Gov. Tony Knowles must decide within the next month who should replace Anchorage Sen. Drue Pearce, who resigned her Senate seat effective Monday to take a Department of Interior job in Washington, D.C.
State law requires the new senator to be not only from the same district, but also from the same party as the departing senator - so Knowles must appoint a Republican.
He must make the appointment within 30 days of the vacancy. And state law makes the appointment subject to confirmation by Senate Republicans.
Normally, a governor asks for recommendations from the party, but that is not required.
Knowles' spokeswoman Claire Richardson told the Alaska Public Radio Network that Knowles also will also take suggestions from other sources and will listen to the public before he decides.
Senate Majority Leader Loren Leman of Anchorage said it would be unwise for the governor to ignore the party's recommendation since Senate Republicans ultimately have to confirm the appointment.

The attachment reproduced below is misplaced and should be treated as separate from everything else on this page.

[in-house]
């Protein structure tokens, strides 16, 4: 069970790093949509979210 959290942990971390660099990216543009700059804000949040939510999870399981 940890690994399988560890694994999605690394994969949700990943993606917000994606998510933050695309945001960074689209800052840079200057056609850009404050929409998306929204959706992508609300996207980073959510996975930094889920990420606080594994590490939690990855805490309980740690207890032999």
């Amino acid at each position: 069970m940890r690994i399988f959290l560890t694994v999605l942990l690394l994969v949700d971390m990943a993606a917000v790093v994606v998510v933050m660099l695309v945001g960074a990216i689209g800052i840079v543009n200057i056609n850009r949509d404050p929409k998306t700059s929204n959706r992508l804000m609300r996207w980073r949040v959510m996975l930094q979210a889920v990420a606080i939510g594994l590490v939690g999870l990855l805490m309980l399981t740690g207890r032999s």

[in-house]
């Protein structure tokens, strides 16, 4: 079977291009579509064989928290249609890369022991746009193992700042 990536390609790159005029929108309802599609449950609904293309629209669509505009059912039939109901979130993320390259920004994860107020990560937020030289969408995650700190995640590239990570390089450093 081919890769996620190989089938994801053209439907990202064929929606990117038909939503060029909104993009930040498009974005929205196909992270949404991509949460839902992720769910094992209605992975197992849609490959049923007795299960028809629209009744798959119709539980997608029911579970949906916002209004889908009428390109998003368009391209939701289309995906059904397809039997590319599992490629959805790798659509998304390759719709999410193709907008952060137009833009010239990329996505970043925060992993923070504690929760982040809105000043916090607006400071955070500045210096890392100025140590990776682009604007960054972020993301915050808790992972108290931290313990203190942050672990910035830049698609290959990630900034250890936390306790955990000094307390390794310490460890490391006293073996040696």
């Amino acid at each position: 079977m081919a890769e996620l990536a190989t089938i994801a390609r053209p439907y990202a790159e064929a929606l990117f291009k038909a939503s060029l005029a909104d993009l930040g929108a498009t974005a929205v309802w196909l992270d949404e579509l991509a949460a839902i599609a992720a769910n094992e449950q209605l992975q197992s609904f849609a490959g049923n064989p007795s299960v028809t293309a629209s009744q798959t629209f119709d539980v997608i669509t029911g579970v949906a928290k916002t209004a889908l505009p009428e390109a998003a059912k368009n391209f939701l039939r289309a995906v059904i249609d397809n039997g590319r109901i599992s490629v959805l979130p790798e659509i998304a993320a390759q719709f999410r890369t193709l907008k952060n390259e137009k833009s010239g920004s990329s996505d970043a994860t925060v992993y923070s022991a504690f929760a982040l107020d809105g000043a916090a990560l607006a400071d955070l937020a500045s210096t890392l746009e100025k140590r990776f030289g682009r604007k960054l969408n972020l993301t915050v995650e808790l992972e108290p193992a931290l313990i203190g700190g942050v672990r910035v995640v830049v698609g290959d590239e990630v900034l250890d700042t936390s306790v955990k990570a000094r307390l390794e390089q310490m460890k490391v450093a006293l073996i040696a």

Although the qualifications for the appointee are the same as those for a candidate for office, Leman said it would also be easier for the majority to confirm an appointee who pledges not to run for the seat in the next election. Such an appointee would be a "caretaker" for just the one year left in Pearce's term, he said.
Republicans Norm Rokeberg and Andrew Halcro - representatives from the House districts that make up Pearce's Senate district - have expressed an interest in the job.
Pearce's staff will remain in place through the end of the year to deal with constituent issues.
Senate Republicans also will be choosing one of their members to replace Pearce as chairwoman of the Rules Committee - a powerful leadership position that probably would not go to the newcomer replacing Pearce.
Leman said some members already have expressed interest in the position, but any one of the 14 Republican caucus members could be chosen.
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